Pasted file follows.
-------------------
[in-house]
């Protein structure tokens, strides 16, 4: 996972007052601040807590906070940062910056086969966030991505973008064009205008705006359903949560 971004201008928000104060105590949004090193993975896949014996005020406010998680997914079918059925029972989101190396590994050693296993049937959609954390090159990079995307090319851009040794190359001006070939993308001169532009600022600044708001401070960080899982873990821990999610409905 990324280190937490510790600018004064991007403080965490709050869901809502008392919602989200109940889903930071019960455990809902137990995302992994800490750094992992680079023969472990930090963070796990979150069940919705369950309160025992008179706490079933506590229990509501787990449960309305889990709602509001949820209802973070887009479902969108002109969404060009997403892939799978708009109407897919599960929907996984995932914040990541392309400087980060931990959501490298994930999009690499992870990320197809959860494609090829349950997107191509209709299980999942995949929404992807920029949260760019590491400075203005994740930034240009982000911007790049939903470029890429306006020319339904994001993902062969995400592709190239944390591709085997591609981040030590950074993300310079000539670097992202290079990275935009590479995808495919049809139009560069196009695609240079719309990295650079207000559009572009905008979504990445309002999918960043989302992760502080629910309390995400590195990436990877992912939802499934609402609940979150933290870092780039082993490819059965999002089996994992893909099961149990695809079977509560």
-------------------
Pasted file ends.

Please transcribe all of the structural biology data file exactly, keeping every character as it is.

[in-house]
């Protein structure tokens, strides 16, 4: 996972007052601040807590906070940062910056086969966030991505973008064009205008705006359903949560 971004201008928000104060105590949004090193993975896949014996005020406010998680997914079918059925029972989101190396590994050693296993049937959609954390090159990079995307090319851009040794190359001006070939993308001169532009600022600044708001401070960080899982873990821990999610409905 990324280190937490510790600018004064991007403080965490709050869901809502008392919602989200109940889903930071019960455990809902137990995302992994800490750094992992680079023969472990930090963070796990979150069940919705369950309160025992008179706490079933506590229990509501787990449960309305889990709602509001949820209802973070887009479902969108002109969404060009997403892939799978708009109407897919599960929907996984995932914040990541392309400087980060931990959501490298994930999009690499992870990320197809959860494609090829349950997107191509209709299980999942995949929404992807920029949260760019590491400075203005994740930034240009982000911007790049939903470029890429306006020319339904994001993902062969995400592709190239944390591709085997591609981040030590950074993300310079000539670097992202290079990275935009590479995808495919049809139009560069196009695609240079719309990295650079207000559009572009905008979504990445309002999918960043989302992760502080629910309390995400590195990436990877992912939802499934609402609940979150933290870092780039082993490819059965999002089996994992893909099961149990695809079977509560």